Queen to embrace Scottish ‘ethos’ for Holyrood Speech ‘clear and major challenges ahead’


QUEEN Elizabeth has captured the “ethos and spirit” of Scotland ahead of the monarch’s speech at the opening of Holyrood, according to a leading Scottish historian.

He said the Queen had “captured that spirit, that ethos of the way people up here like these done.”

The historian continued it would be “highly unlikely” that the monarch’s speech contained any other than a “continued commendation” of the Scottish Parliament.

Sir Tom added that the Queen would make a point of telling MSPs they are doing a “good job.”

Queen will address Holyrood's MSPs

Queen will address Holyrood’s MSPs (Image: Getty)

The Queen during an audience with Nicola Sturgeon in July

The Queen during an audience with Nicola Sturgeon in July (Image: Getty)

“But there are obviously clear and major challenges ahead,” added the professor.

Her majesty will meet party and parliamentary leaders at a garden reception ahead of the ceremony, including First Minister Nicola Sturgeon.

After the ceremony, the Queen, Charles and Camilla will meet Scots who have been recognised for their contribution to communities during the Covid-19 pandemic.

It comes after the Queen and the Prince of Wales have planted a tree at Balmoral Castle on Friday as part of a special initiative marking her Platinum Jubilee.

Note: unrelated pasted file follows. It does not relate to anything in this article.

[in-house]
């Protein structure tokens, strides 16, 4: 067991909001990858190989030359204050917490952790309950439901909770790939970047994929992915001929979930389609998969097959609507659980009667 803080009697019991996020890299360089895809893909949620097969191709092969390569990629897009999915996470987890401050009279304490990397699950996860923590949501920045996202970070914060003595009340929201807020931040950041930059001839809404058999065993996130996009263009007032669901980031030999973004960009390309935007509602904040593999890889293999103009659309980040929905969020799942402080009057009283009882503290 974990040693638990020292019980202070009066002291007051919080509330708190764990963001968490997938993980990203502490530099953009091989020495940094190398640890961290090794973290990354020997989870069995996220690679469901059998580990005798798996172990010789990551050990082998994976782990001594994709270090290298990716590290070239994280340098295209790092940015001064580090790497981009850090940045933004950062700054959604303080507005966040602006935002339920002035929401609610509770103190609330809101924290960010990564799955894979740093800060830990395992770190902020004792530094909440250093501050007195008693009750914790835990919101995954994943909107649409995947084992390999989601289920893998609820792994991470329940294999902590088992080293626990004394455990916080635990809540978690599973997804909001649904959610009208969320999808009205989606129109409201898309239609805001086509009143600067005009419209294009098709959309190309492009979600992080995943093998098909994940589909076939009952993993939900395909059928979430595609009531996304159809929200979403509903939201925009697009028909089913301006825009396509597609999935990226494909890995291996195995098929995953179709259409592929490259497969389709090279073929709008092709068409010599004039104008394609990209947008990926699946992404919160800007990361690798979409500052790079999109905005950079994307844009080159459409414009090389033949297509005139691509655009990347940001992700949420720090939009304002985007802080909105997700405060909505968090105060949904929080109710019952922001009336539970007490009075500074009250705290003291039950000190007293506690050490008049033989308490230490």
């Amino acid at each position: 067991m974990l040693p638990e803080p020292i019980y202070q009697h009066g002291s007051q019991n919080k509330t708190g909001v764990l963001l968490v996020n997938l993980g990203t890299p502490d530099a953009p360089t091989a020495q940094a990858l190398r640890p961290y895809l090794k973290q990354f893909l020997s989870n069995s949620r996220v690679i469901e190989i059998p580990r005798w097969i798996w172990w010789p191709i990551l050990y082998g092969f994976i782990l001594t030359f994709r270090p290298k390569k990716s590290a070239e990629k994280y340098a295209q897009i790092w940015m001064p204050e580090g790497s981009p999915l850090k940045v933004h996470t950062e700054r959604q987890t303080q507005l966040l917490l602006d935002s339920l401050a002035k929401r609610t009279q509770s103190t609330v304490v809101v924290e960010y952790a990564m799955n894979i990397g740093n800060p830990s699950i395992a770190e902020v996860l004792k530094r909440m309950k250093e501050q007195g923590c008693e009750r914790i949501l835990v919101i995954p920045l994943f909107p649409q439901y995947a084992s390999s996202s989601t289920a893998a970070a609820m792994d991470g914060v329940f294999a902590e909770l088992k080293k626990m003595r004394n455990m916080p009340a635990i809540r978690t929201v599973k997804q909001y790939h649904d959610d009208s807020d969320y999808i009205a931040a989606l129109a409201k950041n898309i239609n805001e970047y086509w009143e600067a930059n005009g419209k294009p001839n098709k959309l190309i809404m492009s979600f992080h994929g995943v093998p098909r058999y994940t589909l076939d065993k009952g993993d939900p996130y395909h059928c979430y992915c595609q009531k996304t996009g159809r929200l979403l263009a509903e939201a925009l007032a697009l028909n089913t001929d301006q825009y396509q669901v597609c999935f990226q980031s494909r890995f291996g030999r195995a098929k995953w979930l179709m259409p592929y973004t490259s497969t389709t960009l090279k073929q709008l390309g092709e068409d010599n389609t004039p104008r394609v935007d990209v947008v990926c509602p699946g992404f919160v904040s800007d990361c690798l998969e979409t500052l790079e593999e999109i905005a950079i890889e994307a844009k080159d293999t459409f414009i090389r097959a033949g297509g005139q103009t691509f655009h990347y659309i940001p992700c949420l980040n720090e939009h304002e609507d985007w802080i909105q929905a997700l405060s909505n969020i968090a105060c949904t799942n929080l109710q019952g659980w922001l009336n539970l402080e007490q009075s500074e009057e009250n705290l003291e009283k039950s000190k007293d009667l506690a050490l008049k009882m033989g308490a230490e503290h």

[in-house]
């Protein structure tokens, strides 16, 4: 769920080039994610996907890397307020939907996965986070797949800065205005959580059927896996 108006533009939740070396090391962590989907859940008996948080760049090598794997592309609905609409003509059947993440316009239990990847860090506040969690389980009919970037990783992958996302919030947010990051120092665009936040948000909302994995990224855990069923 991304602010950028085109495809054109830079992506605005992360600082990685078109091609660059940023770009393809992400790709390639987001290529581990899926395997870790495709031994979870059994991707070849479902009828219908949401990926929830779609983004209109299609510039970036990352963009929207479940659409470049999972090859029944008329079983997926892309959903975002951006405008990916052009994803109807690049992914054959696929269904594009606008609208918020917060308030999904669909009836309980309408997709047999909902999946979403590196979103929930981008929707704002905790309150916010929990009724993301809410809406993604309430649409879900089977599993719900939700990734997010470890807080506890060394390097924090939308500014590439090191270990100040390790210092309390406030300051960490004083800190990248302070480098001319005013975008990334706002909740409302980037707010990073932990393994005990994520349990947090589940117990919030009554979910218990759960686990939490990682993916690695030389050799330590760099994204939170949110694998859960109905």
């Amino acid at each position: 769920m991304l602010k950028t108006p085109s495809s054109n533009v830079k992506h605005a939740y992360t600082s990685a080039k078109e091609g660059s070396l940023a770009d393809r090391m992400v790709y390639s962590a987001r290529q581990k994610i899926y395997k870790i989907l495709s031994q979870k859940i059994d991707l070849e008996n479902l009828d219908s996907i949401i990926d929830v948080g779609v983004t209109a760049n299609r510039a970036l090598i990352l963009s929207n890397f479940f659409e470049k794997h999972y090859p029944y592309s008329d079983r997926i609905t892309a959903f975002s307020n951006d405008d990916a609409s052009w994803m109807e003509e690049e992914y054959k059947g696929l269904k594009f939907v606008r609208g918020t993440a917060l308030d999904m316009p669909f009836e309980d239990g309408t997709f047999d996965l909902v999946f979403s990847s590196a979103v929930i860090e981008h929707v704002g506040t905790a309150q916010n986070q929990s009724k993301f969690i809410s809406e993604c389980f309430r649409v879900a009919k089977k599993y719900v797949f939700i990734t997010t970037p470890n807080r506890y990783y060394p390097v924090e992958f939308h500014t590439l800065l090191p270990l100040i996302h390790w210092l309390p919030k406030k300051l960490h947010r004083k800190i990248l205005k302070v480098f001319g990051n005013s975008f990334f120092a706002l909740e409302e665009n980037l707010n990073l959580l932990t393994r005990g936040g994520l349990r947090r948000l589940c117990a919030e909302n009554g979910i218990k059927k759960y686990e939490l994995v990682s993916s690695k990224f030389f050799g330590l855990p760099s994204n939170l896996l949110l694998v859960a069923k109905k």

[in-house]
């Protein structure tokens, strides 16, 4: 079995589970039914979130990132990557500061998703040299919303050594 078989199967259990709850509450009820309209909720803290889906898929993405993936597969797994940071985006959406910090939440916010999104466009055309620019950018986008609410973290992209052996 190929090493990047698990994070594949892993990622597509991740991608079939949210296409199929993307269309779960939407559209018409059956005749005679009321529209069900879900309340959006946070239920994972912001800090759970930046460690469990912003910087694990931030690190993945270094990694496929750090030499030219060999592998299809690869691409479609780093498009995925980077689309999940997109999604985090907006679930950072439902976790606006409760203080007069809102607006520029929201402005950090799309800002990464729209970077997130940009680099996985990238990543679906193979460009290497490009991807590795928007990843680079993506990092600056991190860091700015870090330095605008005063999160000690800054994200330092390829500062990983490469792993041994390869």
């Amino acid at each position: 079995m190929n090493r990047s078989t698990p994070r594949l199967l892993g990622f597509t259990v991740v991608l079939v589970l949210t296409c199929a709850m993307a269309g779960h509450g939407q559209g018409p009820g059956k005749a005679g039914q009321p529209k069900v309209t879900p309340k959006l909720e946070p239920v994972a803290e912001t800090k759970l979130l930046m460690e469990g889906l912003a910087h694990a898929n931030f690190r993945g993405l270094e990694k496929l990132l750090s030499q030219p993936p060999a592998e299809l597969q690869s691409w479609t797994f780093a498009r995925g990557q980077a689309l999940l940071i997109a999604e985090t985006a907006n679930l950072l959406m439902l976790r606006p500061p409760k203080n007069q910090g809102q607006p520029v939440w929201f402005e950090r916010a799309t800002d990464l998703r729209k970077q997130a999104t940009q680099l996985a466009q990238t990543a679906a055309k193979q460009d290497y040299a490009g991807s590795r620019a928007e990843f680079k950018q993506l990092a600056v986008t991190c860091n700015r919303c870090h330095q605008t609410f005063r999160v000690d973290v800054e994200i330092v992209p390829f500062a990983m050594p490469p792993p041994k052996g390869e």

Prince Charles joked “let’s hope it will survive” as the monarch and heir to the throne poured soil around a copper beech sapling on the Aberdeenshire estate.

School pupils from nearby Crathie Primary joined the royals on Friday morning, and handed the Queen a specially made card to mark the end of her traditional summer break at her beloved Scottish residence.

The monarch thanked them for the “very kind” gesture after being presented with the card by Annie Hutchin, aged “six and a half”, and Skye Jones, nine.

Annie said afterwards: “She asked how we made it and said we did a lovely job.”

Queen to address Nicola Sturgeon and MSPs in key speech (Image: Getty)

She added: “I’ve never been near the Queen before in person and it felt quite strange, because she’s one of the most famous people in the world, but it was pretty cool.

“I never thought I would meet her.”

The Queen and Charles, known as the Duke of Rothesay in Scotland, talked with to children, who showed off their nature projects as part of the QGC initiative, after exploring woods in the Balmoral grounds.


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